But what if we’re talking about an adversarial game (a game played against an opponent) like Chess, Go, or DOTA 2? A human can’t possibly play a million games of Go against an algorithm to train it. First, it would take too long (and be far too boring for the human participant). Second, the machine would only learn to be marginally better than the human opponent it faced. This is where Generative Adversarial Networks (GANs) come in. Instead of facing off against a human opponent, the algorithm plays a slightly different version of itself thousands of times. After each game, the learnings from both algorithms are integrated into both sides and then they start a new game. GANs enable these algorithms to gain experience much more quickly because they can play these games at an accelerated rate. They also enable Optimization algorithms to surpass human levels of skill because they aren’t measuring themselves against humans. This is how DeepMind trained their AlphaGo algorithm to beat the best human player in the world at Go.
So, we’re done! If you incentivize an Optimization algorithm to maximize its score, it’ll eventually develop enough skill to beat the best human players, right? Well, not exactly. Approaches to Optimization tend to be focused on maximizing for the short-term. In situations where short-term gains will eventually lead to long term success (like Super Mario Bros), this works very effectively. In more complex situations, like we see in the video games like StarCraft and DOTA 2, short-term sacrifices can lead to longer-term success. This is part of the reason why AI has had trouble beating teams of human players in games that take place in complex, ever-changing environments and require the sort of strategic thinking that can’t be easily simulated.
Researchers have tackled this weakness by combining different systems to try to balance short and long-term strategy. One algorithm will try to identify the next best move, while another will look at how the entire game might finish. Together, these two algorithms can identify the best path toward victory. A similar approach was used by a system called Libratus, which was able to beat experienced poker players. One of its algorithms used reinforcement learning to teach itself the game and then determine the best next move. A second focused on the end outcome of the game. A third algorithm would identify patterns in how Libratus itself had previously bet and introduce randomness to throw off the other players.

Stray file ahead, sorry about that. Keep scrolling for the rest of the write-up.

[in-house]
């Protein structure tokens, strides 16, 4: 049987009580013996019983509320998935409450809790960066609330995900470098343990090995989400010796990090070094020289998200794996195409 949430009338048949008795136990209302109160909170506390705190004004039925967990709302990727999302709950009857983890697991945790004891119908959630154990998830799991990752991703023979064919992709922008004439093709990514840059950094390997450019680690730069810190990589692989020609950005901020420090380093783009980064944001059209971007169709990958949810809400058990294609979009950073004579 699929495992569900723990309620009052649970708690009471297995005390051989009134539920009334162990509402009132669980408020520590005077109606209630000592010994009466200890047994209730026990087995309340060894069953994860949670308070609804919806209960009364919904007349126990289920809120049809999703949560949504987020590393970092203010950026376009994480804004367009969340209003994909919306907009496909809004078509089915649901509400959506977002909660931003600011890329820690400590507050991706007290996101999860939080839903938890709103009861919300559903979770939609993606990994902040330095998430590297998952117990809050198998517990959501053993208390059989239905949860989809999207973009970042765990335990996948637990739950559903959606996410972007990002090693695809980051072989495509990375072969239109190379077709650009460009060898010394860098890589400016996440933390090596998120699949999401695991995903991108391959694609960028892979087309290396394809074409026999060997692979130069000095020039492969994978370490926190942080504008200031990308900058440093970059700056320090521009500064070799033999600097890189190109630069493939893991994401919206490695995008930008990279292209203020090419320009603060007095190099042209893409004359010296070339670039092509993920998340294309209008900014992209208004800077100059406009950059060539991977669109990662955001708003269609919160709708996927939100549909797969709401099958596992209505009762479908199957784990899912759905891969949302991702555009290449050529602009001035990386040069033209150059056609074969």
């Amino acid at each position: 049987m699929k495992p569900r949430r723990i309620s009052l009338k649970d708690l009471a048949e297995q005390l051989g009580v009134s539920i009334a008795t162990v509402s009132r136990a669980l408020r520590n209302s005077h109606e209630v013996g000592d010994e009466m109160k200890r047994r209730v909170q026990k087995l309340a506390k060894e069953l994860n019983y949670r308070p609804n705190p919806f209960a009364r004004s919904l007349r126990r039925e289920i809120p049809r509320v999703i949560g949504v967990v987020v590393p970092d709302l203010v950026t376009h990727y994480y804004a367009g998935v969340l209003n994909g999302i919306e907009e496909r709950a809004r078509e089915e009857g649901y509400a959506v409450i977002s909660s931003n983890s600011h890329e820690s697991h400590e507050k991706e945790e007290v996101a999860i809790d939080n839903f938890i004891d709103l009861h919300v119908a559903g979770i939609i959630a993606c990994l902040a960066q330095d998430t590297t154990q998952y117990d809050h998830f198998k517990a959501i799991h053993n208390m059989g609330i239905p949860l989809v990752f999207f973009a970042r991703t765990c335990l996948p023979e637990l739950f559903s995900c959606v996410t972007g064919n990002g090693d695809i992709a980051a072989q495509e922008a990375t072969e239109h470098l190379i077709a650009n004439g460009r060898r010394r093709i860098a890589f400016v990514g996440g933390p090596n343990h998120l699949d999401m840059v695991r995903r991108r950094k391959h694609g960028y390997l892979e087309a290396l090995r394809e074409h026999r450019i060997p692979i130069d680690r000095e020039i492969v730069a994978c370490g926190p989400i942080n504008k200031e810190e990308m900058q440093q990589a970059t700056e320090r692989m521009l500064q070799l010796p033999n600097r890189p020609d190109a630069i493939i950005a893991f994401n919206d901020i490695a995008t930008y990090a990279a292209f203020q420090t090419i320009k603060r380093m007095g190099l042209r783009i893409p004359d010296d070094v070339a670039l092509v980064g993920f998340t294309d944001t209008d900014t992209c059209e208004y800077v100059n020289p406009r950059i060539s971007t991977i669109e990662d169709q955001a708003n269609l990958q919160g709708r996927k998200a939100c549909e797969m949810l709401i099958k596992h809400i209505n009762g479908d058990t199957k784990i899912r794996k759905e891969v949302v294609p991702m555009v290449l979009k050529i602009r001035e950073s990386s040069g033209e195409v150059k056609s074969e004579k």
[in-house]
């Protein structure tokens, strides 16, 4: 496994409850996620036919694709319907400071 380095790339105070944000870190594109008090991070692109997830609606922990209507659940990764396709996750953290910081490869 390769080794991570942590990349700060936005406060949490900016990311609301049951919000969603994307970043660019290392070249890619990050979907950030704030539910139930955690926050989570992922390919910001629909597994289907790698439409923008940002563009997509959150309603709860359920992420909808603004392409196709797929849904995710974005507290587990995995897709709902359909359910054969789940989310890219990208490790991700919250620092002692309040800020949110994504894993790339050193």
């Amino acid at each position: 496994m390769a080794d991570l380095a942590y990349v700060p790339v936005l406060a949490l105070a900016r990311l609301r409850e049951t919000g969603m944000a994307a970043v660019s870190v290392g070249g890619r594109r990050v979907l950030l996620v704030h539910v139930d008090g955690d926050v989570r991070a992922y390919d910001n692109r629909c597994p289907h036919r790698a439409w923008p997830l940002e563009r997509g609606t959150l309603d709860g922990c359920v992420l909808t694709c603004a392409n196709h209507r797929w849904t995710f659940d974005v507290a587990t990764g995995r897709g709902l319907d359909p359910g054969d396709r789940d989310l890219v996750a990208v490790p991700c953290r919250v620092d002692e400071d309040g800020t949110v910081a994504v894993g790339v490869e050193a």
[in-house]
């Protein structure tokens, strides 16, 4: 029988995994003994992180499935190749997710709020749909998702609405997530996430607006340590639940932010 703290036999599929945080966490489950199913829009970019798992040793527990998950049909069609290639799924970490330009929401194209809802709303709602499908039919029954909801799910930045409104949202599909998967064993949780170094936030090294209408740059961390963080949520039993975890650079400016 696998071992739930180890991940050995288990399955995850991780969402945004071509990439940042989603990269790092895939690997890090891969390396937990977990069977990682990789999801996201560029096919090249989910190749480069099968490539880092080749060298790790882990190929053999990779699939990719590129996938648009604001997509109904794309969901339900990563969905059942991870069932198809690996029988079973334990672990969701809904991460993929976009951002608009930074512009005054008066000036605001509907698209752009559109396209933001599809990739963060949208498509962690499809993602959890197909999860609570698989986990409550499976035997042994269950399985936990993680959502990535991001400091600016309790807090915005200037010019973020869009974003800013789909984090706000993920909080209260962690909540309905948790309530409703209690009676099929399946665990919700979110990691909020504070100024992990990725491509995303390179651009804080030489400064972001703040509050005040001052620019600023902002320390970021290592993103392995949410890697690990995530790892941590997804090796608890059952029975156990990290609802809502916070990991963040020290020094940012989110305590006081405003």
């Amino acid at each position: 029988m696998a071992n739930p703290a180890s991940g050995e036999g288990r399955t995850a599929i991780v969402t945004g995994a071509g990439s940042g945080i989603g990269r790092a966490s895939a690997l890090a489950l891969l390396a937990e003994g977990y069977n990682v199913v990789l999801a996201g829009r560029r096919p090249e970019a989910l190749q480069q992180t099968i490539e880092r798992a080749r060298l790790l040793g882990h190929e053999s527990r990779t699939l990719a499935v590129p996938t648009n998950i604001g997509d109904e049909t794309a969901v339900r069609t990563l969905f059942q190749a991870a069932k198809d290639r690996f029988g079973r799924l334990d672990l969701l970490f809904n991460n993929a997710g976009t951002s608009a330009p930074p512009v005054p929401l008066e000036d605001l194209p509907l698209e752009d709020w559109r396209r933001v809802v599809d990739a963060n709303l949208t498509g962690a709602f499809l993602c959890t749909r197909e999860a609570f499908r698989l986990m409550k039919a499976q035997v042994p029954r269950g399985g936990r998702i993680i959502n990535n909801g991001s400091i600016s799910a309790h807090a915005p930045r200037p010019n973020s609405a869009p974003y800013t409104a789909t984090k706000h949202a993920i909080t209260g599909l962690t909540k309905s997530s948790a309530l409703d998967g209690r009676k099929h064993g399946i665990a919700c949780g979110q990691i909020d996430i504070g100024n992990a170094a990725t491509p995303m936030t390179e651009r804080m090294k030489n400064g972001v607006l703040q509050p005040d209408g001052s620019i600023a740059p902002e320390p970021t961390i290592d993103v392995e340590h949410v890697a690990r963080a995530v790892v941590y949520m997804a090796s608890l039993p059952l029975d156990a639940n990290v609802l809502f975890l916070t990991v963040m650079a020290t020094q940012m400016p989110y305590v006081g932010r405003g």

Video games, board games, and card games—what do these have to do with how Optimization can help you run your business? The reason we talk about games when talking about Optimization is that researchers use these games as a test to see how well their algorithms work. Much like we gave the Optimization algorithm short-term goals to beat Super Mario Bros, beating computer games is a short-term goal toward building robust Optimization algorithms that can deal with the real world. The end goal is not to design a system that can beat a computer game, but instead to train algorithms that can work in complex ever-changing environments filled with uncertainty.
Optimization can be applied in real world situations where there is a defined goal to achieve. Facebook has already used Optimization techniques to train Chatbots to negotiate for simple items as well as humans can. Optimization is also being used to optimize supply chains, design shift rotations, and make recommendations. If a large decision can be broken down into smaller decisions that can be optimized using trial and error, Optimization can be employed to determine the most effective course of action.